4. Early problem detection

Infrastructure monitoring helps you collect & analyze real-time and periodic data. Using this data, you can get a close understanding of what’s going on in your Infrastructure. You can also run scans to detect any issues in your Infrastructure. By doing this, you can identify problems early on in your Infrastructure before they affect your workflow and work towards fixing them.

5. Improved security

Security is always an integral part of any organization. Monitoring your Infrastructure can help you identify security threats and compromises to help you improve security. For example, adding a few suspicious users with unexpected privileges can indicate a possible security breach. 

6. Increase ROI

In today’s cloud-native world, Infrastructure monitoring significantly impacts a company’s return on investment. Further, DevOps and SRE teams devote less effort to monitoring your IT systems and more time to providing better value to your end-user. 

What are Infrastructure monitoring use cases?

Operations teams, SREs (site reliability engineers), and DevOps engineers generally use infrastructure monitoring to help them:

Troubleshoot performance issues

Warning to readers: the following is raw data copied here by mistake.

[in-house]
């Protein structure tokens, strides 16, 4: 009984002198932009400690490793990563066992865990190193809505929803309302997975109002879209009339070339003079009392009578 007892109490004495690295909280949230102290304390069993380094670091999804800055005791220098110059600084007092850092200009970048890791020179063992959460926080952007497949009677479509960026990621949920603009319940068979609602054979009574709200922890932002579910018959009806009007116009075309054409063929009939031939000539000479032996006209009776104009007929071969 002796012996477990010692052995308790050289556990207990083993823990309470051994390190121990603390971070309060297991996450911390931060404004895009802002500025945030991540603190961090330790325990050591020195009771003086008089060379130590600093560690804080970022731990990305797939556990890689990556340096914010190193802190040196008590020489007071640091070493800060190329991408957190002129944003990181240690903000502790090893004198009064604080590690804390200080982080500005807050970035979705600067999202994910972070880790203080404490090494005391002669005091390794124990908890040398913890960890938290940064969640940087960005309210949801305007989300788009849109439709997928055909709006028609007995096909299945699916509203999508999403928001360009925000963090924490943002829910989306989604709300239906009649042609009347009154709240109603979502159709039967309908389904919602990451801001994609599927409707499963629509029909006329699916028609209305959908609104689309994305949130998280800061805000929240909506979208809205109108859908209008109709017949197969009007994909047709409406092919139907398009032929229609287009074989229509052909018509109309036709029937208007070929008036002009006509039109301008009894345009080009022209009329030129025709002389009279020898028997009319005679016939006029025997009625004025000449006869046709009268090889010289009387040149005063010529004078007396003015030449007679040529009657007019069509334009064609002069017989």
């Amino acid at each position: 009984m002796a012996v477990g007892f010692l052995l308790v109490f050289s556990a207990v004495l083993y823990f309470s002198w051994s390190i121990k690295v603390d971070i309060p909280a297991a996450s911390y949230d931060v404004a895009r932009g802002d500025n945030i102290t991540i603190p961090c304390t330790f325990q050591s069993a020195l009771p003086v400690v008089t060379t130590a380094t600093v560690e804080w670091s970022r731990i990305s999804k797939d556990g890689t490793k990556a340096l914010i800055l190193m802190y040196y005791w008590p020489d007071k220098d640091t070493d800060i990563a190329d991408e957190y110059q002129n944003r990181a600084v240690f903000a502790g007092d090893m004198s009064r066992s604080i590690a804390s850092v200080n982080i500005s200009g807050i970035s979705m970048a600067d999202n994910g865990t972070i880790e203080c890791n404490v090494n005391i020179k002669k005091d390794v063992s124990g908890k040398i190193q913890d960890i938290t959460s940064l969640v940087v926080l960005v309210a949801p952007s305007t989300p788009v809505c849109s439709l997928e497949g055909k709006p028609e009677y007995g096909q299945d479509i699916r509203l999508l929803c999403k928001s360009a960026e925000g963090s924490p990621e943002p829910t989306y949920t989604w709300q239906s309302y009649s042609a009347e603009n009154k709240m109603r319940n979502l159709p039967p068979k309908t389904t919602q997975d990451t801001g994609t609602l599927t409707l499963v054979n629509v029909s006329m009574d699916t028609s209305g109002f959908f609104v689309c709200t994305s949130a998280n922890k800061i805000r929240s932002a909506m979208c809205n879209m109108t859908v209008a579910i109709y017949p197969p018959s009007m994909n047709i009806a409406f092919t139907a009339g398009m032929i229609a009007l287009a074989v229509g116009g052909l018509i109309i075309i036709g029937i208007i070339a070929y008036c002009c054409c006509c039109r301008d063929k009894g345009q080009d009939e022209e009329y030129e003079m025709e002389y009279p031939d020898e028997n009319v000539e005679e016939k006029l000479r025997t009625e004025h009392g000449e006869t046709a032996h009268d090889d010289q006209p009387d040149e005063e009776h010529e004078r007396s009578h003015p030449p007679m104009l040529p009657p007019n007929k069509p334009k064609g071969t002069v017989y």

Infrastructure monitoring is commonly used to stop issues from turning into outages. An infrastructure monitoring tool can display which hosts, containers, or other backend components failed or encountered latency during an incident. In addition, engineers can identify which hosts or containers were down when an outage occurred.

Network and infrastructure performance management

Many Infrastructure monitoring tools also offer separate solutions for network and infrastructure performance management or include application monitoring in a suite of their monitoring services. 

Depending on your solution, you can ensure that your applications aren’t negatively affecting your network or the rest of your Infrastructure. Since today’s applications can take up a significant chunk of network resources, your company must ensure that they have the proper Infrastructure to support their business applications.

Alternatively, you may have a network monitoring solution that can contain APM capabilities. These tools usually examine application performance from a network perspective, showing how your business apps affect network performance and security.

Forecast backend requirements

Businesses can anticipate future resource demand by looking at historical infrastructure measurements. For instance, if some hosts were under-provisioned during a recent product launch, you can specify additional CPU and RAM in the future during similar events to reduce stress on crucial systems.